Mary Lou Williams Festival 2010
Unfortunately, the festival's second night followed a similar pattern as the first. The night began at its high point with Afro Blue's rendition of Williams' "Tell Him Not To Talk Too Long" from Mary Lou's Mass. Rendered gorgeously by the young Howard University student ensemble, the tune's soulful, half blues, half hymn combination was an auspicious preview of the Mass' full performance the third night.
Next up was Sherrie Maricle & the Diva Orchestra for a set of hard-swung, big band tunes running the gamut from the aggressive "Rollin," written for Benny Goodman, to the loping blues "Big Jim Blues," to a medley of Ella Fitzgerald's favorite hits. While a fairly regular feature of the Women in Jazz Festival, and performing some familiar tunes such as the Fitzgerald medley, the Orchestra's repeat appearance seemed justified by Williams' role as big band composer and arranger, not to mention the relative dearth of all-women big bands. From her seat at the drums, Maricle did her always admirable job of laying down the beats, leading the band smoothly and working the crowd with a steady stream of stories, jokes, and commentary. For their part, the band members delivered a hard-driving set that not only swung decisively, but showcased their versatility as soloists. A well-honed unit, the Diva orchestra was, as always, a crowd-pleaser.
The Diva Orchestra was followed by vocalist Catherine Russel, whose unfortunately overdramatized vocals marred the second night's more impressive performances as Bridgewater's had the first's. Russel's performance made one wonder about the program choice, particularly considering her repertoire seemed barely related to Mary Lou Williams' oeuvre, instead primarily pulled from her own most recent album. Russel's rendition of Fats Waller's "We, The People" fell flat from over polishing. Instead of mining the cleverly evil lyrics of Dinah Washington's "Undertaker," Russel's delivery left them bare and exposed. In the end, it was not so much a question of vocal chopsRussel certainly has thosebut a matter of her too- obvious interpretation which drained the vigor of each tune.
From start to finish, however, the concluding night of the festival served as a pitch perfect tribute to Mary Lou Williams. The final night's program delivered astounding music covering the historical and creative sweep of Williams' work, and was also infused with a strong educational element typical of the Kennedy Center's best events.
The evening began with Afro Blue's performance of "St. Marten de Porres," a haunting hymn which, as host Carrington explained, Williams composed in honor of the first canonized black saint. As on previous evenings, the ensemble delivered a deeply moving rendition, cutting to the core of the songs powerful spiritual and political statement through their integration of traditional church hymn, scat singing, and blues vocalization.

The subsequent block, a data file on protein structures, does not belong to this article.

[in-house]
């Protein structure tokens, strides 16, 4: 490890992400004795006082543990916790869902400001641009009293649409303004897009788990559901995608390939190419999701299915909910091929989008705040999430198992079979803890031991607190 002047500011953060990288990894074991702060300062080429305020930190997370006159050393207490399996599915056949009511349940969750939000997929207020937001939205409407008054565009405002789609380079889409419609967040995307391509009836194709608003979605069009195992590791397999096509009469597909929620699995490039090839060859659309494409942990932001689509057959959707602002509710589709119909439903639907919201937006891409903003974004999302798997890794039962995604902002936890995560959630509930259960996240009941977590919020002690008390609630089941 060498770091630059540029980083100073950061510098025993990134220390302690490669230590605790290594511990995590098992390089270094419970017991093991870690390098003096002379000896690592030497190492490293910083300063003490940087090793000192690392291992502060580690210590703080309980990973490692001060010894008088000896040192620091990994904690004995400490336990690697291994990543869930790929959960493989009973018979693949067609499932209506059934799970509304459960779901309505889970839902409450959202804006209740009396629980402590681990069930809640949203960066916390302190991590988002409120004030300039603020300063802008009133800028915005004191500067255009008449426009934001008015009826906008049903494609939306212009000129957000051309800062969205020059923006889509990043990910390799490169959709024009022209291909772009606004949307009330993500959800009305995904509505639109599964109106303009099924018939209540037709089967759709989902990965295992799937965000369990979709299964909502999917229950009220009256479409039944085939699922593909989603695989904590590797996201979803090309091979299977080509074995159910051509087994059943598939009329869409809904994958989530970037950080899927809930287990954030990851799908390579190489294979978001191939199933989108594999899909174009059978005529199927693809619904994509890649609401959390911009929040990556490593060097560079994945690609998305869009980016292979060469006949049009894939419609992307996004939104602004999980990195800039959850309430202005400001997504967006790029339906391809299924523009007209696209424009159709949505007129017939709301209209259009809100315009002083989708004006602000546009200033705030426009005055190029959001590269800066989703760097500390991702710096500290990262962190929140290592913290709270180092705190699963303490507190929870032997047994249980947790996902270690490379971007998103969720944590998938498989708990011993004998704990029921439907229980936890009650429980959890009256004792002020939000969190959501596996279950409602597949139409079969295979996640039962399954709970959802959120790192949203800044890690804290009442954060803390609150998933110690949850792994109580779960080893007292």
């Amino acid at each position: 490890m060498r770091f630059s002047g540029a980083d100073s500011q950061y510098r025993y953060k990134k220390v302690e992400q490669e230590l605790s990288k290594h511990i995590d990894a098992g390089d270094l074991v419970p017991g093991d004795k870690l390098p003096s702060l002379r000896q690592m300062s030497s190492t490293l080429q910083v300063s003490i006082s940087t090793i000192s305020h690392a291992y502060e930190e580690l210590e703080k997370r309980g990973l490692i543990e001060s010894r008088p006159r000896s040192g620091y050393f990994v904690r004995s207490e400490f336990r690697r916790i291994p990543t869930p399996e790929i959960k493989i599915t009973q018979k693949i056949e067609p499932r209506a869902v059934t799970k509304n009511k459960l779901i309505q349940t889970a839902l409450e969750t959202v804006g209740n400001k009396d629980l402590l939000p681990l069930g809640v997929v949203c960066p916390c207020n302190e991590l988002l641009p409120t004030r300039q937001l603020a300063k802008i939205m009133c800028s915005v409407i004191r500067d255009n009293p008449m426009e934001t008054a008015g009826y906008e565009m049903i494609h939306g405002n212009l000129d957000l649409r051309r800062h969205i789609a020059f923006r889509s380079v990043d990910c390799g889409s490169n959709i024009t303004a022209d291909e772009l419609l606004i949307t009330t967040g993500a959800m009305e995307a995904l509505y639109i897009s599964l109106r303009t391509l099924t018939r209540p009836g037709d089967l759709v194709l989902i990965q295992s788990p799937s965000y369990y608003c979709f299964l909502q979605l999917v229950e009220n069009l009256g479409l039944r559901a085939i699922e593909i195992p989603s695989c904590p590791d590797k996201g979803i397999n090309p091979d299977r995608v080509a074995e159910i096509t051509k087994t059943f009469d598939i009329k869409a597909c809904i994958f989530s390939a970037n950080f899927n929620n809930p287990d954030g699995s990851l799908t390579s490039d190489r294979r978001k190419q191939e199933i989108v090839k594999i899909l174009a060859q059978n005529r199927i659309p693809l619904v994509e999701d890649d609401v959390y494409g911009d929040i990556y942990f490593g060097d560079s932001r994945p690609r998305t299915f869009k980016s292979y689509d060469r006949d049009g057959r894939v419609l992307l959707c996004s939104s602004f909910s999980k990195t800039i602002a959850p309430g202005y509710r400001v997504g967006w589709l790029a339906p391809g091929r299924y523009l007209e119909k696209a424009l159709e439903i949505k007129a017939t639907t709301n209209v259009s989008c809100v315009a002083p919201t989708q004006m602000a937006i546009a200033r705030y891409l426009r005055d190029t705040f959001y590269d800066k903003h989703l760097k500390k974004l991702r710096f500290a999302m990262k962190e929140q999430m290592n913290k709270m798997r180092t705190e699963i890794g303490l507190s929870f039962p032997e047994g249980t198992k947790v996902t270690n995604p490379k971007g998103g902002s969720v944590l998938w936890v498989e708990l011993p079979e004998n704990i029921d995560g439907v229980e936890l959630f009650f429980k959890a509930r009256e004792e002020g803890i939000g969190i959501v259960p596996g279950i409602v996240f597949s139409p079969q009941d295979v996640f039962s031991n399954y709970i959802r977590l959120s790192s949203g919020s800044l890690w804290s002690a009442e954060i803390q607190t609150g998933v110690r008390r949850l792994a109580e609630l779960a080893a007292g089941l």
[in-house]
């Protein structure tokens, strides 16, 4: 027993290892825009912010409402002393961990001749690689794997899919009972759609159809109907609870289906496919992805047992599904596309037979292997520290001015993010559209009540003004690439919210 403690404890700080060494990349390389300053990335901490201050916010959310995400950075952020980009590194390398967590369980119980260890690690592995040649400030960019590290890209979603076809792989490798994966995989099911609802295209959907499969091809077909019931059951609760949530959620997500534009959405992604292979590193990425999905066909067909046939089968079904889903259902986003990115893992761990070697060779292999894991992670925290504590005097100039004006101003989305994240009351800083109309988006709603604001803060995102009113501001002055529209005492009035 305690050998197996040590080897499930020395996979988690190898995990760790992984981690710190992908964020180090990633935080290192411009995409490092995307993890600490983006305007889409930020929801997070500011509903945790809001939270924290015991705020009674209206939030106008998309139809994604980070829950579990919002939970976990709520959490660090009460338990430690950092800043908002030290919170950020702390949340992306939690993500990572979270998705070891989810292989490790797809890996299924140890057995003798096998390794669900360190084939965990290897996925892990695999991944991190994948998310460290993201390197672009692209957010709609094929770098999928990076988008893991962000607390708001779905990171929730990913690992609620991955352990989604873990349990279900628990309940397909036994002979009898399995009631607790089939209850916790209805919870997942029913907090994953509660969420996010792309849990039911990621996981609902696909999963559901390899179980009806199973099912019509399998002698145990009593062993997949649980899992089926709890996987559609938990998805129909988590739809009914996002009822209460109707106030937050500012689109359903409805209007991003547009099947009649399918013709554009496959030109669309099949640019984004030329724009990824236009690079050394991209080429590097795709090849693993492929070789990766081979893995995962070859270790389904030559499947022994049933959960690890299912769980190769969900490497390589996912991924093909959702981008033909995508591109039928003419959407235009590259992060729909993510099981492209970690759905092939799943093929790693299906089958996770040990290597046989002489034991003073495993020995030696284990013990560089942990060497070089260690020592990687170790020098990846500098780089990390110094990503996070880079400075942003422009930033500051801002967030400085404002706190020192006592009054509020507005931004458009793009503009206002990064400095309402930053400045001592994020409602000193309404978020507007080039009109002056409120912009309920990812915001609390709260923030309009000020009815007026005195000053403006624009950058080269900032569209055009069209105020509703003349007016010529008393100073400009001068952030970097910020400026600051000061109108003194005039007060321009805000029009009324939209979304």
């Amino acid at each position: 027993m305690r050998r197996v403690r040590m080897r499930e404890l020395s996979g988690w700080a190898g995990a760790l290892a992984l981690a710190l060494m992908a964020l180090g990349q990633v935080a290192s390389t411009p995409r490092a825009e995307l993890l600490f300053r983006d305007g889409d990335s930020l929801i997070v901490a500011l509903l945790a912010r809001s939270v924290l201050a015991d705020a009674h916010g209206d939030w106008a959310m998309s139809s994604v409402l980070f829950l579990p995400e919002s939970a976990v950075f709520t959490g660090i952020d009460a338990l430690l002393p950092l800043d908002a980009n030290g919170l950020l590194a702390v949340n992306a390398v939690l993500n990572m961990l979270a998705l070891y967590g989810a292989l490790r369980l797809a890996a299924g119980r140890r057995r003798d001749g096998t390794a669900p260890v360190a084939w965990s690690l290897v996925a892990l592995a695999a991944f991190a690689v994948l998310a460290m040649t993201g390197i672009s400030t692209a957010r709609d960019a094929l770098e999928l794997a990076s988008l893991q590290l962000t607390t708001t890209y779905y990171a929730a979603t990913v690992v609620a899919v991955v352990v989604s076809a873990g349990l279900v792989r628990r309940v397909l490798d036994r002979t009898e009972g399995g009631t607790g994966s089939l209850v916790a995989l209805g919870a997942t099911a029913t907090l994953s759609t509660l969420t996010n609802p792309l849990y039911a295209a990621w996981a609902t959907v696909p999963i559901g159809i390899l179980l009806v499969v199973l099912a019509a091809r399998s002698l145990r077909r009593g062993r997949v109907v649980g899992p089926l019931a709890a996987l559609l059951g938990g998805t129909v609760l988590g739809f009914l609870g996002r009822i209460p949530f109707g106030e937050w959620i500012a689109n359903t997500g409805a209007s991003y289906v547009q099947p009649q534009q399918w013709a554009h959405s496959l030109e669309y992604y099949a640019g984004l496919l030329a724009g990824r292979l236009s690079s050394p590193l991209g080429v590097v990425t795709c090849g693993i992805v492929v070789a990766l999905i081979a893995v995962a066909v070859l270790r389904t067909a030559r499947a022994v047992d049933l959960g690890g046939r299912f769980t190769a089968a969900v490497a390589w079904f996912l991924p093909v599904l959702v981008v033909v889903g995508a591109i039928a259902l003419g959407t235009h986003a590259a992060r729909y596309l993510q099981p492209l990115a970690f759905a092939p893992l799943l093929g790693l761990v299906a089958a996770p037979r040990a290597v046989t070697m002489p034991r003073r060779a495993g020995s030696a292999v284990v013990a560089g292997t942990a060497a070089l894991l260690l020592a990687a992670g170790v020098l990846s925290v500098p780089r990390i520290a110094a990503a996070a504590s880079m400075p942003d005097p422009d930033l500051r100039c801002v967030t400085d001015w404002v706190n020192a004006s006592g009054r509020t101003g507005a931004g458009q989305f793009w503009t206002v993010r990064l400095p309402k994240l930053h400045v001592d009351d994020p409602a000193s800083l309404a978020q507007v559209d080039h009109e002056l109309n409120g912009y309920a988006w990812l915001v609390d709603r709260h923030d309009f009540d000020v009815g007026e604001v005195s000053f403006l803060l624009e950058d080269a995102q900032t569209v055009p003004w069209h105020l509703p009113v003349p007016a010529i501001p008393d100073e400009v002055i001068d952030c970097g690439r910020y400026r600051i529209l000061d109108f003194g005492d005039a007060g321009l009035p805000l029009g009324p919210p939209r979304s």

The audience was then treated to another big band excursion, this time led by Maiden Voyage, the all- female cast of which hit the stage with a big, powerful sound. Bandleader Anne Patterson guided the audience through eight tunes, all but one by Williams, annotating each with an explanation of its origin. Concentrating on a set of tunes composed or arranged by Williams for Duke Ellington, several of which he never actually recorded, Maiden Voyage nailed tune after tune. One highlight of this compelling and informational set included the dark, moody opening number, "Lonely Moments." The song's highly syncopated, angular structure aptly illustrated Williams' innovative qualitiesparticularly considering she composed it in 1947. Other peaks included Monk's "I Mean You," notable in large part for an impressive solo by baritone saxophonist Claire Daly, and the slow blues "Scratchin' in the Gravel."
Saxophonist Virginia Mayhew's quartet was the next to interpret Williams' music, delving into a selection that Mayhew had identified through her research for the festival. Mayhew's research included listening to over a hundred compositions before selecting just a handful to arrange and perform. Comprised of Mayhew on tenor sax, Kenny Wessel on guitar, Harvie S on bass, and Vince Ector on drums, the quartet applied a thoroughly contemporary take to this selection, proving that Williams' music still provides fertile musical territory today. Particularly compelling were "J.D.'s Waltz," a mid-tempo blues Williams' wrote for her brother on which Wessel delivered a stunning, far ranging solo; a long, spacious version of "Cancer"; and the quartet's take on "New Musical Express," intriguing both for Mayhew's blistering solo and the simple pleasure of comparing the various interpretations given this tune throughout the festival. The absolute highlight of the set, and one of the festival's most memorable moments, was the haunting "Medi I and Medi II." Building on a wrenching melody, the band captured the tune's haunting pathos.